LIFE CYCLE OF Pieris Rapae
- Practice student directed investigation.
- Explore factors influencing animal behavior.
- Gain experience in analysis and presentation of data.
is the sum of the
responses of an organism to internal and external stimuli. Ethology
is the study of animal behavior in the context of evolution, ecology,
organization, and sensory abilities of an animal. There are two basic
categories of behavior: learned and innate (inherited) behavior.
evidence suggests that the basis
of both lies in the interaction between the animal’s genes and it's
environment. This interaction influences how genes are
regulated as well as generating long term effects in a species if
differential selection forces are present. As with all genetically
organism, behavior is subject to evolutionary adaptation.
As you study animal behavior in this lab,
think in terms of both proximate causes, the immediate
events that led to the behavior, and ultimate causes, the
of the behavior (Morgan & Carter, 2002).
arguably one of the
most important of all animal behaviors.
We will investigate feeding behaviors of the larva (caterpillar)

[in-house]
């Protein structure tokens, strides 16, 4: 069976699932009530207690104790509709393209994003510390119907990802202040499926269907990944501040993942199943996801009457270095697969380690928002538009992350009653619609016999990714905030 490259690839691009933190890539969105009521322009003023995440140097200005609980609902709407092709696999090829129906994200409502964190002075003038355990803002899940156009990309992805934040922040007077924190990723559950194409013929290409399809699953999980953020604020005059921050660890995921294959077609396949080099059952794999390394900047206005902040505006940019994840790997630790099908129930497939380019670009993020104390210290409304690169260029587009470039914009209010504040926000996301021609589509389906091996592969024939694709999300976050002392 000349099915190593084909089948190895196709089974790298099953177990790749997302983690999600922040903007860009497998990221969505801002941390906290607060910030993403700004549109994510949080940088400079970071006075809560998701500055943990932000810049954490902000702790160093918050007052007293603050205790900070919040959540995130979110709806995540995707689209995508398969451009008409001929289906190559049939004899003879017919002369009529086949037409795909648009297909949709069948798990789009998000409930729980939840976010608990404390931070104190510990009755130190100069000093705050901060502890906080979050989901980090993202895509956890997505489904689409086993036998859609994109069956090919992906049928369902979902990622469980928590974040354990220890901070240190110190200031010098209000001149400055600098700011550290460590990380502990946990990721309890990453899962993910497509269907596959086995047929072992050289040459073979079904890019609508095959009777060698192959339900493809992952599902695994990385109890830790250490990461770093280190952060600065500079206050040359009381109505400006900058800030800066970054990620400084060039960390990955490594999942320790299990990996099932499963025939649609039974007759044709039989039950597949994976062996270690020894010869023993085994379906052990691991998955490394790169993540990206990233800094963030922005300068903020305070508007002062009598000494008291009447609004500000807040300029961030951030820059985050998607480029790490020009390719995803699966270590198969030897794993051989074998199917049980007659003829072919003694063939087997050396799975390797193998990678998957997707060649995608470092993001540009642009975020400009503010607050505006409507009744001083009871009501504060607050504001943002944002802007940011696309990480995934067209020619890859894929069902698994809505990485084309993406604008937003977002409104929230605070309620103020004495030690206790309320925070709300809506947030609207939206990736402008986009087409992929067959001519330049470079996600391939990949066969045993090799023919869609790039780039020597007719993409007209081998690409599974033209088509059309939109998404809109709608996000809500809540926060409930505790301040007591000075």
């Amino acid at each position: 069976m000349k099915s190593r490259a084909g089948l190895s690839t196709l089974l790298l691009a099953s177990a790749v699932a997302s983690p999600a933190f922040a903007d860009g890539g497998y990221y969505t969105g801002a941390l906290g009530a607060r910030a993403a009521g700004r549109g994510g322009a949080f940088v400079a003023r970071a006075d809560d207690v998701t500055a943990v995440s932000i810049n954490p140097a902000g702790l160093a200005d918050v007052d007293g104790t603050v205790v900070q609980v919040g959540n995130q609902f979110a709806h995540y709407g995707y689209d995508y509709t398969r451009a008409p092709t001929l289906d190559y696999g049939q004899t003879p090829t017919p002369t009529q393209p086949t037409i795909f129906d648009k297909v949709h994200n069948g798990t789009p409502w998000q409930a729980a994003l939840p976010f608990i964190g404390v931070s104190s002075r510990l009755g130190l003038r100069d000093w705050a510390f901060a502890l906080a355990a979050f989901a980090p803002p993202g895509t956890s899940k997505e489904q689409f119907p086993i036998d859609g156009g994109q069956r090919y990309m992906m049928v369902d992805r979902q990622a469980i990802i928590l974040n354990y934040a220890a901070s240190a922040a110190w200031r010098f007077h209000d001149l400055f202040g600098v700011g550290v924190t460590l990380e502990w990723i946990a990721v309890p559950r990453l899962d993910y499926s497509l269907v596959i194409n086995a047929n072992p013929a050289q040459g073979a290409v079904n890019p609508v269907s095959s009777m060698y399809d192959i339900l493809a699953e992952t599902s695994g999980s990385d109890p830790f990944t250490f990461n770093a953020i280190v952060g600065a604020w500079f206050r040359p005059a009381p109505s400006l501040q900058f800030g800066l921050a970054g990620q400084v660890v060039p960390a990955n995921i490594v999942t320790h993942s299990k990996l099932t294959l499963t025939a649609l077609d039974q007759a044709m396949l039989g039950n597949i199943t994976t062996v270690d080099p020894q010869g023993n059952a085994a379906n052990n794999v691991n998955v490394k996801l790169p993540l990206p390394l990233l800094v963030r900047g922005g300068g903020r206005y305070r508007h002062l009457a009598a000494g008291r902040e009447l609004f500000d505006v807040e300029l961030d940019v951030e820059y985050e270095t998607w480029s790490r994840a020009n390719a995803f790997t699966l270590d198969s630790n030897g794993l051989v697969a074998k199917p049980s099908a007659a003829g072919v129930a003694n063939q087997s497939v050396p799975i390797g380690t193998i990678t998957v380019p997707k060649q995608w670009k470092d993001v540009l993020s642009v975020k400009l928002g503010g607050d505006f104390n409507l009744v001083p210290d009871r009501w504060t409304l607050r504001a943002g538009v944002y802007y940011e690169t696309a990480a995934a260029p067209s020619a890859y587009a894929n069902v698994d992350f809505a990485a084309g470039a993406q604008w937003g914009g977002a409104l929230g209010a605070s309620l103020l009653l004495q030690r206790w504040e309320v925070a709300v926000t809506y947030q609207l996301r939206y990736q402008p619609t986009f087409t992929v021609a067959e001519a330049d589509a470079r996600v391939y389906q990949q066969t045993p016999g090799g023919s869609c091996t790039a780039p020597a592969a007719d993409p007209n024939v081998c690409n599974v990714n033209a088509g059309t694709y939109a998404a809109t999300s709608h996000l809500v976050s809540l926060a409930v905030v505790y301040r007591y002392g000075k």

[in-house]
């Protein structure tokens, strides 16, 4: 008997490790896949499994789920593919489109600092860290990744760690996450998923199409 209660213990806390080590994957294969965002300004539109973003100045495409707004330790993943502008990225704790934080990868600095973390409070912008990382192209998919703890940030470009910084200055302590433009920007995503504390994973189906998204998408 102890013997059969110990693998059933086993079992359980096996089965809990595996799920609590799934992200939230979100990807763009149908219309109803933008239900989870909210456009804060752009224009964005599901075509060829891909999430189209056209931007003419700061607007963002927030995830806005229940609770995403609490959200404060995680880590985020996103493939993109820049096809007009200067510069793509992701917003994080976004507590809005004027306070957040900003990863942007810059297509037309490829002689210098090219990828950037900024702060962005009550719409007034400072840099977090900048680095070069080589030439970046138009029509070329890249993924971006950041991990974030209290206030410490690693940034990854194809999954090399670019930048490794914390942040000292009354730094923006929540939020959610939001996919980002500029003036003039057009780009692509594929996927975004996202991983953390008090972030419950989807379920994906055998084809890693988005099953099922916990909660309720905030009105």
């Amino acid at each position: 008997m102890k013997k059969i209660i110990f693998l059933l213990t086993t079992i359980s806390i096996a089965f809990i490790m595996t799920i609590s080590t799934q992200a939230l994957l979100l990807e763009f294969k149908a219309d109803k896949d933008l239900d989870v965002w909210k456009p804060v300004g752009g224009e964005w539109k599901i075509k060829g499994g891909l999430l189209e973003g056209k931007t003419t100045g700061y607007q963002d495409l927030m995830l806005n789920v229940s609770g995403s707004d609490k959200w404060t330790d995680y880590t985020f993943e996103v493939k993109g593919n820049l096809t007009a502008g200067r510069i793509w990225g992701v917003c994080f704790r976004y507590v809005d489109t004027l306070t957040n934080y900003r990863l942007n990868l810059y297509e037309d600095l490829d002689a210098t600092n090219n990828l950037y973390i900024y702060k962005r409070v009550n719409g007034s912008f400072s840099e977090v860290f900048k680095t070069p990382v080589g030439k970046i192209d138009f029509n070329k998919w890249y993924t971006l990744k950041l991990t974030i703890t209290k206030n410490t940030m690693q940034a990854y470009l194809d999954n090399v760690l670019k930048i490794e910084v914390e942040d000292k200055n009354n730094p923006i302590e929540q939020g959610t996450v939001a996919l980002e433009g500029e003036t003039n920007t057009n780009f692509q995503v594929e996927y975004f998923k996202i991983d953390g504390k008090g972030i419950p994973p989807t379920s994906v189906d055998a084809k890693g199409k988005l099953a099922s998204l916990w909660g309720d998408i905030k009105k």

Cabbage White Butterfly (Pieris rapae). While the larvae are infamous as a
pest of brassica crops (such as cabbage,
and canola), the cream-colored butterflies are important pollinators of
plants (www.fastplants.org). During this activity, our goal will be to
determine if the caterpillars have a preferred food and what factors
influencing their “choice”.
- Discuss/define "behavior" - (see Langton's
- Observe caterpillars and butterflies.
- Summarize observations - what is known?...what is unknown?
- Devise experiments to test the summaries.
- In behavioral arenas, set up a choice test between
three food options.
- Place 3 foods equidistance around the perimeter
of the arena.
- Place a single larva in the center of the arena.
- Observe, time and take notes on the activities and
of the larva
- Repeat as many trials as time allows
- Revise summary based on experimental results
in "behavioral arena" - food preference assay
- Clean and dry a
glass bowl provided in lab.
- Obtain one
piece of each food type supplied and place them equidistance around the
perimeter of the arena.
- Obtain a larva
and place in the center of the arena and note its sex.
- Observe, time
and take notes on the activities and movements of the larva. We will pool all the data to obtain a
frequency of larval visits to each food type.
- When the larva
has moved to a food and begun eating or stayed for three minutes, start
a new trial at step one, but change the placements of the foods and the
position of the larva (i.e., change the direction the head is facing
when placed in the arena).
- If time allows
alter the experiment to test a new question that arose from your
initial observations. What is the stimulus?...color? …odor?
- Conduct a
Chi-Squared test of significance on pooled, class data. Your lab
instructor will guide you through this at the end of lab.